Thriving Children, Thriving Economy
The economy is one area that more and more Americans are beginning to see as deeply connected to the healthy development of our children. We live and work in a highly competitive and connected global economy. If we are to compete over time, we must begin with healthy, thriving children who can learn and grow into stable, contributing adults.
Thriving or Surviving?
At 17 percent, the poverty rate for children is higher than working-aged adults (18-64) or seniors (65+). Children are disproportionately poor, as they make up 35 percent of people living in poverty, but make up only 25 percent of the total U.S. population. We need to advance efforts in a large scale, systematic way that seek to reduce - and even eliminate - child poverty and the countless negative consequences of growing up in poverty. A thriving economy begins with thriving children, but many children in America are simply trying to survive.
Invest Now or Pay Later
When we fail to provide every child in America with a healthy chance to grow and develop there are many social impacts, but there also are enormous economic costs to our country. The fact is, when we invest in healthy child development, we are investing in community and economic development. But unfortunately, children are sometimes exposed to extreme and sustained stress like child abuse and neglect, which can undermine a child’s development. This toxic stress damages the developing brain and adversely affects a child's learning and behavior.
- Child abuse and neglect are preventable, yet each year in the United States, close to one million children are confirmed victims of child maltreatment.
- The emotional and physical effects are detrimental to those involved, and the costs of responding to the impact of child abuse and neglect are borne by the victims and their families, but also by society.
Based on data drawn from a variety of sources, the estimated annual cost of child abuse and neglect is $103.8 billion (2007 value).
The costs associated with child abuse and neglect have been segmented into two categories:
- Direct costs, that is, those costs associated with the immediate needs of children who are abused or neglected; and
- Indirect costs, that is, those costs associated with the long-term and/or secondary effects of child abuse and neglect.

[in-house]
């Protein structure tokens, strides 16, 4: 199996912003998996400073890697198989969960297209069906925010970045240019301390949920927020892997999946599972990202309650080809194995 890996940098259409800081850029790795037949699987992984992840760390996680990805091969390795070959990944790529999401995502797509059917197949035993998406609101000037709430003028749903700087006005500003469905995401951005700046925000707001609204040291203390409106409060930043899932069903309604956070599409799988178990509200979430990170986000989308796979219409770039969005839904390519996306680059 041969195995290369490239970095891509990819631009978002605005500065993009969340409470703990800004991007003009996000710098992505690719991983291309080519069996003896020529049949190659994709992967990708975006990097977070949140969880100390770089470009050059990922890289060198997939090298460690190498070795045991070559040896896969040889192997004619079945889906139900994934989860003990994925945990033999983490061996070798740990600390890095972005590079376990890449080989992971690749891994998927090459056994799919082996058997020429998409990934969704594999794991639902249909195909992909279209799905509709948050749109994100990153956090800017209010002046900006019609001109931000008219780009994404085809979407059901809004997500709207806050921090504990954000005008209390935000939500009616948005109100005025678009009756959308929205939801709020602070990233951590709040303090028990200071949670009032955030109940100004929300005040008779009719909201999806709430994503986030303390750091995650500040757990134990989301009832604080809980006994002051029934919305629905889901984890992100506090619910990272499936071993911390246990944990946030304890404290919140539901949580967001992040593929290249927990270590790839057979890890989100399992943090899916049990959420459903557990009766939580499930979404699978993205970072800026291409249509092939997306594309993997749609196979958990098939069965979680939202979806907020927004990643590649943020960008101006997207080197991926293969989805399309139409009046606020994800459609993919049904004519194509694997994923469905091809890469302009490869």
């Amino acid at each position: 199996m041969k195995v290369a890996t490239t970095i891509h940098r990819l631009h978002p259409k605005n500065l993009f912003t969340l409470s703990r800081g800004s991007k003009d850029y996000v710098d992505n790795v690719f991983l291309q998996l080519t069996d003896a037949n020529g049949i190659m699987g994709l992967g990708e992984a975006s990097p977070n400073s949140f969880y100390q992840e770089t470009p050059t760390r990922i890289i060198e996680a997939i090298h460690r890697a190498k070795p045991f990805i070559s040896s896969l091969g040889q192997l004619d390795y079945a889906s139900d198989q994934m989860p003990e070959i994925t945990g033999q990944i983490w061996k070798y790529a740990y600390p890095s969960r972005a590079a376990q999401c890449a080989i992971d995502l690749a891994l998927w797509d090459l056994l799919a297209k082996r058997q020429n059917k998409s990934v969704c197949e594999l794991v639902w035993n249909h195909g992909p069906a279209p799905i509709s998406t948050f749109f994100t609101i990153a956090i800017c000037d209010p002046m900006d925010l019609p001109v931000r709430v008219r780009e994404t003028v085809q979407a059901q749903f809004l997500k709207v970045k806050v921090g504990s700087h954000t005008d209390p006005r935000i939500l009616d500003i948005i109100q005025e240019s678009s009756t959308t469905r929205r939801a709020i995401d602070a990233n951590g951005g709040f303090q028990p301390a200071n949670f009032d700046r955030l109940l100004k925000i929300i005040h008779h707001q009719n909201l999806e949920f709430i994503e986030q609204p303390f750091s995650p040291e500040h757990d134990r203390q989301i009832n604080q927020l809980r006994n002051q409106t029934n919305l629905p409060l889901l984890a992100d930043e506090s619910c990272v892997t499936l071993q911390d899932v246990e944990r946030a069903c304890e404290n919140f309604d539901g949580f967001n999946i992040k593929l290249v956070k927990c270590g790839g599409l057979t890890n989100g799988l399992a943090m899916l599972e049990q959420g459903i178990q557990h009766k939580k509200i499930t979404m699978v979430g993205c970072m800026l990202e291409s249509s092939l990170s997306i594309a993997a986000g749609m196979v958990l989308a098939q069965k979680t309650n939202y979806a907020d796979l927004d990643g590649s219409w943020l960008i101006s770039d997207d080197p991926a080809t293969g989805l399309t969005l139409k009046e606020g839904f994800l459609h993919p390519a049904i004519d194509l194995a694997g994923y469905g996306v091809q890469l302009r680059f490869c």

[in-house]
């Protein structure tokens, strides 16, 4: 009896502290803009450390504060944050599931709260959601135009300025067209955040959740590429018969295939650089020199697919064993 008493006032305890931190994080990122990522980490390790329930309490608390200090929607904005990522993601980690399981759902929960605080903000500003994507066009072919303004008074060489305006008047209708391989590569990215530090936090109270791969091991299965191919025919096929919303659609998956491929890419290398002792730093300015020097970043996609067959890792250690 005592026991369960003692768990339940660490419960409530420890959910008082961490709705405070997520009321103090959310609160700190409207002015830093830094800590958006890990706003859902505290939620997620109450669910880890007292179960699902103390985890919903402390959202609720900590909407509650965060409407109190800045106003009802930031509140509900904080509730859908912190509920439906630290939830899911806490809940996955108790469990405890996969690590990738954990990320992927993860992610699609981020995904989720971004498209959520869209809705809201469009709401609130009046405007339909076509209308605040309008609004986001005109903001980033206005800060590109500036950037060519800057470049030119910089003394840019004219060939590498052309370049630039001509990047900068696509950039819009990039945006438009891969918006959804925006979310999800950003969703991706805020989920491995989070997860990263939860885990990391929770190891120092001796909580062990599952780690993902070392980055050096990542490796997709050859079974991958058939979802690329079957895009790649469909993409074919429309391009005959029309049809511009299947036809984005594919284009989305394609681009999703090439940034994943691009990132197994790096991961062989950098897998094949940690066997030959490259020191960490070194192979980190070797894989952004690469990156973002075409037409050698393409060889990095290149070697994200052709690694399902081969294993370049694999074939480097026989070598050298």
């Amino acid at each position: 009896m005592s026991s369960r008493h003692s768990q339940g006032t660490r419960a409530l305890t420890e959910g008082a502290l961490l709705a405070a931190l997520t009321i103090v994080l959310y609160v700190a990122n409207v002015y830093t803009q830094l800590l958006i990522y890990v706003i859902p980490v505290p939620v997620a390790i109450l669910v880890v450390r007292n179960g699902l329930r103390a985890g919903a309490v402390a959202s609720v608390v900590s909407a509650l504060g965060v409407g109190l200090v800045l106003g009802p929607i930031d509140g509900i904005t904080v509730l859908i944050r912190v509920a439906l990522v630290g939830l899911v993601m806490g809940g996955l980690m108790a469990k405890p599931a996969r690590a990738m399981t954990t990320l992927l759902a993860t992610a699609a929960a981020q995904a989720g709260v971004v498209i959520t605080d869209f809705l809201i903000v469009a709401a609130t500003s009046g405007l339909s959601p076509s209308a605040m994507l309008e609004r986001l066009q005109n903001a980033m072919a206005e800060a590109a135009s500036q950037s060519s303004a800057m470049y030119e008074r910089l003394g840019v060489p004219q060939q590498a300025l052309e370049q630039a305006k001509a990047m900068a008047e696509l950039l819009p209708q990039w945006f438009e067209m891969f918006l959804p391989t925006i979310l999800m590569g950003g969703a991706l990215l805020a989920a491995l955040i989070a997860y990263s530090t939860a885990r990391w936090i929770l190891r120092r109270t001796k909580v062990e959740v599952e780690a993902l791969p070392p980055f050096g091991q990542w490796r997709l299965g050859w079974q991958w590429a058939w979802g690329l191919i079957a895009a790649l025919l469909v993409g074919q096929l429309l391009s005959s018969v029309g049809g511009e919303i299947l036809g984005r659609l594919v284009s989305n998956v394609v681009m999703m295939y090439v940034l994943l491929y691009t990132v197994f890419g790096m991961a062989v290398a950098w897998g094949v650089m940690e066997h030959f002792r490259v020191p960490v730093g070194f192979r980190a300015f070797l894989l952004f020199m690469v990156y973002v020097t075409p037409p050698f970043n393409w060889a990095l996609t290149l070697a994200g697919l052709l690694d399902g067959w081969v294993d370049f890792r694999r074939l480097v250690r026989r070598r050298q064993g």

- Hospitalization……$6 billion
- Mental Health Care System……$1 billion
- Child Welfare Services System……$24 billion
- Law Enforcement......$33 million
- Special Education……$2 billion
- Juvenile Delinquency……$7 billion
- Mental Health and Health Care……$67 million
- Adult Criminal Justice System……$28 billion
- Lost Productivity to Society……$33 billion
Although the economic costs associated with child abuse and neglect are substantial, it is essential to recognize that it is impossible to calculate the impact of the pain, suffering, and reduced quality of life that victims of child abuse and neglect experience.
But the good news is we now know how we can each help prevent child abuse and neglect from ever occurring. We are advocating for the expansion of innovative programming such as home visiting services, increased funding for the prevention of shaken baby syndrome, child-friendly workplaces and comprehensive flex time programs. We are personally promoting the health and wellbeing of every child in our community, donating to child advocacy causes, participating in youth-focused community organizations and dedicating time to babysit or support family or friends who are under stress.
We have awakened to the impact we each can have on our children when we take action – even seemingly small action – that can help all of America’s children grow to become healthy, caring and contributing adults.
For more information visit www.preventchildabuse.org.
The National Movement for America's Children
 Wang, CT, & Holton, J (2007). Total estimated cost of child abuse and neglect in the United States. Chicago, IL: Prevent Child Abuse America. http://www.preventchildabuse.org/about_us/media_releases/pcaa_pew_economic_impact_study_final.pdf